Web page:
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Specialist advice on the use of plant medicines

There are limits to the wisdom of self-prescription. Whenever a problem becomes more than a minor or self-limiting condition then it is wise to seek expert advice, starting with a regular physician to make the initial assessment and diagnosis. Once the formal diagnosis and treatment regimen has been obtained it may be possible to consider plant medicines as a supportive measure. In this case DO take all the precautions we do on this site. The best solution in many cases is to find specialist professional advice. In most parts of the world there are such opportunities, although in individual circumstances the options may be restricted.

The use of plant medicines is part of orthodox medicine in some countries. If you go to a doctor or a pharmacist in the following countries they are likely to know a useful amount about their use:

  • France

  • Germany

  • People's Republic of China

  • Switzerland

  • Taiwan

In the case of European countries the remedies may be known as 'phytomedicines'.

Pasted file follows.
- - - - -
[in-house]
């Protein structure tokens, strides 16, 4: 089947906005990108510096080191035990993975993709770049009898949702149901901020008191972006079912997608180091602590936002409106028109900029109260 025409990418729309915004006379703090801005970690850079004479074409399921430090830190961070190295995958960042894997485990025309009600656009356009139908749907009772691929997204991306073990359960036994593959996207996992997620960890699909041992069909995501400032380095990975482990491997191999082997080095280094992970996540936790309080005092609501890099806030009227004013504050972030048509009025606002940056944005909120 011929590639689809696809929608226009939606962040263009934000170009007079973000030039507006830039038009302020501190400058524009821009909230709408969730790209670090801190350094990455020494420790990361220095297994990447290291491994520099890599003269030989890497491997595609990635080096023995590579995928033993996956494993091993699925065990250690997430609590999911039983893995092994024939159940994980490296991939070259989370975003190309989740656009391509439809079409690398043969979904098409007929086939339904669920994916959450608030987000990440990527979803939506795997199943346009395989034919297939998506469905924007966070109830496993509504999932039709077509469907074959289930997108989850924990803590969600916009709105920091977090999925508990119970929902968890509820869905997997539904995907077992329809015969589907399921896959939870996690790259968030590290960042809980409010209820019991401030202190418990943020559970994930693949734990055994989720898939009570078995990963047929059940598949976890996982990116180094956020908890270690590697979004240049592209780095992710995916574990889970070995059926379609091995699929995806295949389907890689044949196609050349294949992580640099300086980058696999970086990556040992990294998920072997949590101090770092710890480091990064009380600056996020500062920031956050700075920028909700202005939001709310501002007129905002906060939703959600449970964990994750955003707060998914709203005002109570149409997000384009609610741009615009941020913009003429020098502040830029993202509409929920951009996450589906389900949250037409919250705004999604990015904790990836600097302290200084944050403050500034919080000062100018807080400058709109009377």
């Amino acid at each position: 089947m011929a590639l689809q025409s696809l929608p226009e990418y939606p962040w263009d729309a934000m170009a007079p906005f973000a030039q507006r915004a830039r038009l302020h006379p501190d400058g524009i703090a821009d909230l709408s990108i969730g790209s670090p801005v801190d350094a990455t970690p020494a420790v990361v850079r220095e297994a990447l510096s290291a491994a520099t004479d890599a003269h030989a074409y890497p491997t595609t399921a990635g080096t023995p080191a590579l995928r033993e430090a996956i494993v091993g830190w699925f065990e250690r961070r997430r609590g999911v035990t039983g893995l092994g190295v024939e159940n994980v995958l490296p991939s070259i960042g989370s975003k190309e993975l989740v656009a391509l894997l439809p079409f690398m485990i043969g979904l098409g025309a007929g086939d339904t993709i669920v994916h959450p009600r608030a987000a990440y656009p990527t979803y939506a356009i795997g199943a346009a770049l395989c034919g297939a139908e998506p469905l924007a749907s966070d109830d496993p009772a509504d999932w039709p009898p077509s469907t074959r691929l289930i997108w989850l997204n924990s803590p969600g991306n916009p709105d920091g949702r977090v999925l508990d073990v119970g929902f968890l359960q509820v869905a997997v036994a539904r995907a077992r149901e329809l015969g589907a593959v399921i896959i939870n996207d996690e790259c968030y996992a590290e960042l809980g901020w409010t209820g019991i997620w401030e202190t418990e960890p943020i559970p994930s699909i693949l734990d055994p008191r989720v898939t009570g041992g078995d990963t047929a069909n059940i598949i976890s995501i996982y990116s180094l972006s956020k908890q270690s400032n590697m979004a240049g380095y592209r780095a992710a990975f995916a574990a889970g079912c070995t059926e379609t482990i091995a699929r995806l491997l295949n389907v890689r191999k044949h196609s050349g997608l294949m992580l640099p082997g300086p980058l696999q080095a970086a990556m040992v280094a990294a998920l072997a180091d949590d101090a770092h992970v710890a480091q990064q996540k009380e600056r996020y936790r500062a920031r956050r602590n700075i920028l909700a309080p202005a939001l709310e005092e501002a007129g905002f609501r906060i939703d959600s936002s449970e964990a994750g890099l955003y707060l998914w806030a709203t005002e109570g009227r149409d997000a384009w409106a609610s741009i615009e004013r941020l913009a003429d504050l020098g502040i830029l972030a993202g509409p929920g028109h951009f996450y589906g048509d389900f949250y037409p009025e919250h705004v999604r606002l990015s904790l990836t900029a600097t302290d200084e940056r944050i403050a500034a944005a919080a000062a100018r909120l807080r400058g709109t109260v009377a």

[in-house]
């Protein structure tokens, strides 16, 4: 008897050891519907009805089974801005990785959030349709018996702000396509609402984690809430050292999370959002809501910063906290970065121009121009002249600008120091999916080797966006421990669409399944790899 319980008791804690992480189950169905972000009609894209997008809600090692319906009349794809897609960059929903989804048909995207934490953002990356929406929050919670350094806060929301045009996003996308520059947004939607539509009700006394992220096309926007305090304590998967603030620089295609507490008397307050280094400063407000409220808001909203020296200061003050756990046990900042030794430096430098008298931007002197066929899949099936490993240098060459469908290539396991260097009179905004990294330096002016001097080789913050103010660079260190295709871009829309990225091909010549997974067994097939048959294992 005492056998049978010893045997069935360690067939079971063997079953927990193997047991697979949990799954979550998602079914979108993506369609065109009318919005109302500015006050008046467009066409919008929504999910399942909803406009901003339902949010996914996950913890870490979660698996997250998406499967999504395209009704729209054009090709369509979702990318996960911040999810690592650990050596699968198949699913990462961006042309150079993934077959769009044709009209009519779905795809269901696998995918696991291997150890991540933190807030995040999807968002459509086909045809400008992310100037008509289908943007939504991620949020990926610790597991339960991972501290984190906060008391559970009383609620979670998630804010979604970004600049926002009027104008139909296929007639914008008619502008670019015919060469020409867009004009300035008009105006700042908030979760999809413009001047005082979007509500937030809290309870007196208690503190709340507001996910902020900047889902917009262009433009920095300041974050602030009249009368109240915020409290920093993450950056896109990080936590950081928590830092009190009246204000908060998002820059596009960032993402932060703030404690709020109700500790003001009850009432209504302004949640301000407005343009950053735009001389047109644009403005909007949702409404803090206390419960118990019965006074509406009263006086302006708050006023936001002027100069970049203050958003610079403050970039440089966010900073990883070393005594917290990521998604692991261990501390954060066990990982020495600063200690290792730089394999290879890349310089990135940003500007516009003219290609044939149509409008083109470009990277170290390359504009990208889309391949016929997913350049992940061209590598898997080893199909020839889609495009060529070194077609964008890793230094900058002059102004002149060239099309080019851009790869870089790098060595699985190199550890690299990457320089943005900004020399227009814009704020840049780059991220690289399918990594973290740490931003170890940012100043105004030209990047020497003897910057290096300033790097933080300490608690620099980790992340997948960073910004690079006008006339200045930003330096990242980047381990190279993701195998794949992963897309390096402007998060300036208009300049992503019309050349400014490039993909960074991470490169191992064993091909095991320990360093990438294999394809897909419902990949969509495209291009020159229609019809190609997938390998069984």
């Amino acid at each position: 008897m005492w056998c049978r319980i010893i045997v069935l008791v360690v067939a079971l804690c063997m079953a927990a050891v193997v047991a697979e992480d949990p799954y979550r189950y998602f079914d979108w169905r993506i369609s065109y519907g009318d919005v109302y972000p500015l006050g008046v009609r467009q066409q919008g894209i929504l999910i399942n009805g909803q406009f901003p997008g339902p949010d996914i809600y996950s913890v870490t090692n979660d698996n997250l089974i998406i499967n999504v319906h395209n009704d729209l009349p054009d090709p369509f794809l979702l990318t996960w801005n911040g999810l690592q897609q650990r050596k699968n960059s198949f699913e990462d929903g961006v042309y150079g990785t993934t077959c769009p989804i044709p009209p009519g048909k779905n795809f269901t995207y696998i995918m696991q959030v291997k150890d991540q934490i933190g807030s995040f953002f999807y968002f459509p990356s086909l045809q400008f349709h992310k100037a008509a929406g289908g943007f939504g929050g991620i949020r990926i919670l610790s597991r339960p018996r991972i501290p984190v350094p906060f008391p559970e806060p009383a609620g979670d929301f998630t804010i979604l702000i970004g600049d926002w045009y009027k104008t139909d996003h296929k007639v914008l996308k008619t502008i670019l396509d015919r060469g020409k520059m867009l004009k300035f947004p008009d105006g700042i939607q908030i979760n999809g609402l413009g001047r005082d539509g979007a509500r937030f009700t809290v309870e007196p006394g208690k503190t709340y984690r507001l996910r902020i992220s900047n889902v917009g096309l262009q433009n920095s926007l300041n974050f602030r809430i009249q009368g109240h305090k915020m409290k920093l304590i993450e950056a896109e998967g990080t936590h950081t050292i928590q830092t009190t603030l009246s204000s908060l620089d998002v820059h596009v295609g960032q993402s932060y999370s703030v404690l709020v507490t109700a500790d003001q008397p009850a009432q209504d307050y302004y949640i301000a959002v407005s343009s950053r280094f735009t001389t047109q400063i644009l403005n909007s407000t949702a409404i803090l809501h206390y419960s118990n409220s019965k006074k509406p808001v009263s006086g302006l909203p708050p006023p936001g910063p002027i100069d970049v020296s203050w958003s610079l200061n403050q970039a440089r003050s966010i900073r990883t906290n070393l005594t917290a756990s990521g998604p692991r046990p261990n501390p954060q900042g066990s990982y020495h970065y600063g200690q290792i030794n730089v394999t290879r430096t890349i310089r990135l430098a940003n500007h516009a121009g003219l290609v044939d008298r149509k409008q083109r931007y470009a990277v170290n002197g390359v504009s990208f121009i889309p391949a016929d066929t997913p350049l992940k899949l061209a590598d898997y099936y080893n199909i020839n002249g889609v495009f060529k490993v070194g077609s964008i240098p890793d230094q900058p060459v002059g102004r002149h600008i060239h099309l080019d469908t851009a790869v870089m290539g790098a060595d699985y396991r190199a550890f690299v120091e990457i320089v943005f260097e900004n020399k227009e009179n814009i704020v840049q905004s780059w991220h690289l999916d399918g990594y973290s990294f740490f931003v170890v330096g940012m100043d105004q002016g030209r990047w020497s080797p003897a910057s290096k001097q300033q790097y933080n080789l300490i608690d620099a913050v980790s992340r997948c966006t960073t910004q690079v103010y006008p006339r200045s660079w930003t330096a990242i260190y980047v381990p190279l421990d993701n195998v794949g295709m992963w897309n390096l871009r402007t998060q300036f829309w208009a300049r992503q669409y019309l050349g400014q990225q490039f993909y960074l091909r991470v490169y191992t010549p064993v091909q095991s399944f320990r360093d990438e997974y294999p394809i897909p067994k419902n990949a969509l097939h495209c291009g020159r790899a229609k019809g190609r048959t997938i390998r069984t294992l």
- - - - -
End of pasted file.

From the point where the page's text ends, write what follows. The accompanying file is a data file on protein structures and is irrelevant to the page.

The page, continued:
In some countries pharmacists are particularly well-informed about plant medicines even if doctors are less used to prescribing them

  • Netherlands

  • Singapore

  • Spain

In the following countries there are recognised professional groups of herbal practitioners, phytotherapists or traditional practitioners. These may have university training (marked*) and some have professional codes of ethics and practice to protect the patient. However there is usually no statutory registration of these practitioners and in most cases the patient will need to make individual checks to establish the good standing and reputation of the practitioner. Where there are links here it is usually possible to obtain lists of practising members: one may assess the professionalism of the association from the information it provides to the public. Look for evidence of professional codes of conduct and ideally opportunities for the public to make contact if there is any complaint. One simple piece of advice: if the practitioner offers too much, advertises cures for diseases, then be very cautious.  A good practitioner will not make hyped-up claims.

The following is a service for those seeking expert help in the use of plant medicines. The fact that a professional association is listed here is not a recommendation that its members are safe to use. This list is not complete and may be expanded as more information is received and checked.


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contact us           Where to find us? Last Updated: 14 September 2011